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BEA Preaches to the Choir, Yet Again

May 27, 2009

book expo americaBook Expo America, the nation’s biggest book convention opens in New York today.  I wish I were going.  I love coasting the aisles snooping for the latest in book design and purloining galleys like a junky in a back alley.

But, educationally, BEA continues to make no strides toward enlightening publishers about their shrinking customer base.  Instead, it drinks from the same Kool-Aid pitcher everyone else in publishing is doing:  catching the digital cruise liner will have enough gee-whiz factor to keep the ship afloat.

A hundred classes will tell publishers and sellers how the customers they already have think and behave, but precious little information will be disseminated about the majority of Americans who are non-readers or how to convert them.

Here’s the list–double check me.  Even the bloggers are all about the books and literature, while no one is critiquing the sociological and educational shifts away from reading–er, I mean buying books.  NO evangelistic (let’s go convert people into becoming readers!!) forum is on the schedule.  Nothing about literacy.

I guess the industry is still happy with its occasional three-percent years.  Or it’s in somebody’s best interest not to talk about the elephant in the room.

That elephant, though, represents the real future of book publishing and sales–if people can’t or don’t want to read they will not buy your books, regardless of the format in which they are delivered.  Text-on-paper, text-on-pixel, or text-on-side-of-barn won’t make any difference to the growing number of people who couldn’t care less what BEA is doing this weekend.  Perhaps our thinking is that as long as the ship is still afloat, we should keep partying. What rusty hull?bea blogger schedule

One, count it, one seminar actually intends to address the popularity of reading:  Data Crunch: Books and Their Competition for Leisure Time Attention – How do They Stack Up? by the Bowker people.  That lecture will be well-worth attending, but I’m guessing it won’t be SRO.

I know I’m about as much fun to listen to as a tuba in a symphony, but these seminars should be on the docket:

  • Image Change:  Turning Reading from Frumpy to Sexy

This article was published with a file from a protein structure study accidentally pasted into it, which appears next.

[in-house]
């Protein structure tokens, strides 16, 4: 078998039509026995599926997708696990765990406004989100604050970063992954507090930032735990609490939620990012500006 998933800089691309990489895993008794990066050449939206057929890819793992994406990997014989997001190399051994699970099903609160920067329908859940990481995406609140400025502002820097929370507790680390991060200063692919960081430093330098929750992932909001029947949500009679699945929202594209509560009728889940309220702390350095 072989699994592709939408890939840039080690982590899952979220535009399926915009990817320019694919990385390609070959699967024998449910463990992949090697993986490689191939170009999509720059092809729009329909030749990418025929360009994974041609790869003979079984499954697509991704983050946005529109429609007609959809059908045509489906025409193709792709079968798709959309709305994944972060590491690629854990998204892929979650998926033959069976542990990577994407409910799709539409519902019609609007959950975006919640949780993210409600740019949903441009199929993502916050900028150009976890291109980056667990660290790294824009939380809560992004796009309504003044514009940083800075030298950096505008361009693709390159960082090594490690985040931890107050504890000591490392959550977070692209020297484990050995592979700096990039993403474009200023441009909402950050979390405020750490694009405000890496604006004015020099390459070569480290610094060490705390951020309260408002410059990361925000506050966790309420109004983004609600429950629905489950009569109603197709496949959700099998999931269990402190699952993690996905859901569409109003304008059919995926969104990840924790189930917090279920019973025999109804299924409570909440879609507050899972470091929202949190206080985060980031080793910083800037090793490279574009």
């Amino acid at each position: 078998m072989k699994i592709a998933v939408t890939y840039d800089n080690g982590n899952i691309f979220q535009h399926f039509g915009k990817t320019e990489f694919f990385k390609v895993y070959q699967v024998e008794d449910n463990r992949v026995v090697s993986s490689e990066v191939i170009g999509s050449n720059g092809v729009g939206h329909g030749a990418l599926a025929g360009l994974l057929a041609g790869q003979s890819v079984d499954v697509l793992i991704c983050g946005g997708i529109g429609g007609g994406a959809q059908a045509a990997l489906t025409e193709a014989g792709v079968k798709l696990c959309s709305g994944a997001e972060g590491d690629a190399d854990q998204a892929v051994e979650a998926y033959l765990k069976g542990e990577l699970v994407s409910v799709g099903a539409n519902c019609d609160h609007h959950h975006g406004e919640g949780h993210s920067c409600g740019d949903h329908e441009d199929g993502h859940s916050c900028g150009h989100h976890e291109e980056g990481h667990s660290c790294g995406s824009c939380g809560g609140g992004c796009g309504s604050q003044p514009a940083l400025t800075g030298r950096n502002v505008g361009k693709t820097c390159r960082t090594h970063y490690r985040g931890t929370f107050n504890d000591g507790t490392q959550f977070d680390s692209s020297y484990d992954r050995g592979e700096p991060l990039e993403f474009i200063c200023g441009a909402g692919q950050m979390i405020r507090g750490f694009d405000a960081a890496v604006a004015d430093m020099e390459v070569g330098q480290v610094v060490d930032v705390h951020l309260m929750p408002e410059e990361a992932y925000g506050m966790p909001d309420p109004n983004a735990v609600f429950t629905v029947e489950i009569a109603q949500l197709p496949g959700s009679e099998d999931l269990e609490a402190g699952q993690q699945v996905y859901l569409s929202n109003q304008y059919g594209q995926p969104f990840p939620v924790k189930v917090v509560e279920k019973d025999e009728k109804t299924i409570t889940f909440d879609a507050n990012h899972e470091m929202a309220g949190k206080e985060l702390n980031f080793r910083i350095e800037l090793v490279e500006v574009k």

• Stronger in Numbers:  What Could Happen if Publishers Worked Together
  • Why Got Milk? Works and Get Caught Reading Doesn’t
  • Flexing Our Muscles:  How Publishing Could Impact American Education and Public Policy to Improve Literacy
  • Reader Creation and Development:  A Strategic Plan for Converting and Retaining the Non-Reader
  • How to Create High Interest/Low Level Books While Making a Profit and Changing the World
  • Know the Literacy Field:  Which Organizations, Celebrities, and Politicians Will Partner With You
  • Why Its Not Enough to Market to “Book People”
  • Basic Math:  What Happens When People Don’t Read (Hint: They Don’t Buy Books)
  • Book Publishing’s Macro-Economics:  New Metrics for Publishing Success

Oh, and one last one:

Why You Can’t Grow a Church While Schmoozing With the Choir

One Comment leave one →
  1. Mandy Mullinix permalink
    June 3, 2009 9:37 am

    Hi David-

    I read this a few days ago and it gave me a lot to think about. Today while looking at the PW morning report, I came across a blog where they were asking people (both famous and non-famous) “What Book Got You Hooked?” on reading. I thought it was a great question, and then I thought back to this post.

    To combat a dwindling reading audience, maybe we should really examine how we got them in the first place. Of course, studies need to be done on the non-readers as well to see what might appeal to them. Interestingly, one of the people who responded to the question (Ira Glass of NPR fame) didn’t really like reading until college. Most of his early reading for fun was comic books or Mad Magazine.

    Check it out… it was interesting.
    http://www.publishersweekly.com/blog/660000266/post/700029870.html?

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